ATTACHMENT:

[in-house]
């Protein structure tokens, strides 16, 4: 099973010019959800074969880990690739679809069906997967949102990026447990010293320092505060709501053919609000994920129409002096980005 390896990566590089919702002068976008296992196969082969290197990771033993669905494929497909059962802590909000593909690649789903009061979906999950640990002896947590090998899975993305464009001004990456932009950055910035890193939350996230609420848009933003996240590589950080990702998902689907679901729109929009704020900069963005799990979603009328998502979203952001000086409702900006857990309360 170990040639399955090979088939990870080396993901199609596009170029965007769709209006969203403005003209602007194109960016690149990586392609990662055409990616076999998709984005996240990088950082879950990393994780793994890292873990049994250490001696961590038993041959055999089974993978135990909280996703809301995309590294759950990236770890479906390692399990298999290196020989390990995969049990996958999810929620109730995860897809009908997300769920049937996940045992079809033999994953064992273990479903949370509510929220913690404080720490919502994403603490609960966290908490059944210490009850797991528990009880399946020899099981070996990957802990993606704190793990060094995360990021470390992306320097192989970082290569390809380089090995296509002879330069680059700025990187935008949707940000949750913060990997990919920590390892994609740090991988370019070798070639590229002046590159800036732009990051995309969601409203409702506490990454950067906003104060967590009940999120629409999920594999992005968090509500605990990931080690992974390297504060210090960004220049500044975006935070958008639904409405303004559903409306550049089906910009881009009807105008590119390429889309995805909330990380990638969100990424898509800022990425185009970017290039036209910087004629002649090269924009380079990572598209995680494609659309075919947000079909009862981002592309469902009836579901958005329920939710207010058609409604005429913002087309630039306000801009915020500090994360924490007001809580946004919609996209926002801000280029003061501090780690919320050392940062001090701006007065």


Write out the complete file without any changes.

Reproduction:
[in-house]
């Protein structure tokens, strides 16, 4: 099973010019959800074969880990690739679809069906997967949102990026447990010293320092505060709501053919609000994920129409002096980005 390896990566590089919702002068976008296992196969082969290197990771033993669905494929497909059962802590909000593909690649789903009061979906999950640990002896947590090998899975993305464009001004990456932009950055910035890193939350996230609420848009933003996240590589950080990702998902689907679901729109929009704020900069963005799990979603009328998502979203952001000086409702900006857990309360 170990040639399955090979088939990870080396993901199609596009170029965007769709209006969203403005003209602007194109960016690149990586392609990662055409990616076999998709984005996240990088950082879950990393994780793994890292873990049994250490001696961590038993041959055999089974993978135990909280996703809301995309590294759950990236770890479906390692399990298999290196020989390990995969049990996958999810929620109730995860897809009908997300769920049937996940045992079809033999994953064992273990479903949370509510929220913690404080720490919502994403603490609960966290908490059944210490009850797991528990009880399946020899099981070996990957802990993606704190793990060094995360990021470390992306320097192989970082290569390809380089090995296509002879330069680059700025990187935008949707940000949750913060990997990919920590390892994609740090991988370019070798070639590229002046590159800036732009990051995309969601409203409702506490990454950067906003104060967590009940999120629409999920594999992005968090509500605990990931080690992974390297504060210090960004220049500044975006935070958008639904409405303004559903409306550049089906910009881009009807105008590119390429889309995805909330990380990638969100990424898509800022990425185009970017290039036209910087004629002649090269924009380079990572598209995680494609659309075919947000079909009862981002592309469902009836579901958005329920939710207010058609409604005429913002087309630039306000801009915020500090994360924490007001809580946004919609996209926002801000280029003061501090780690919320050392940062001090701006007065």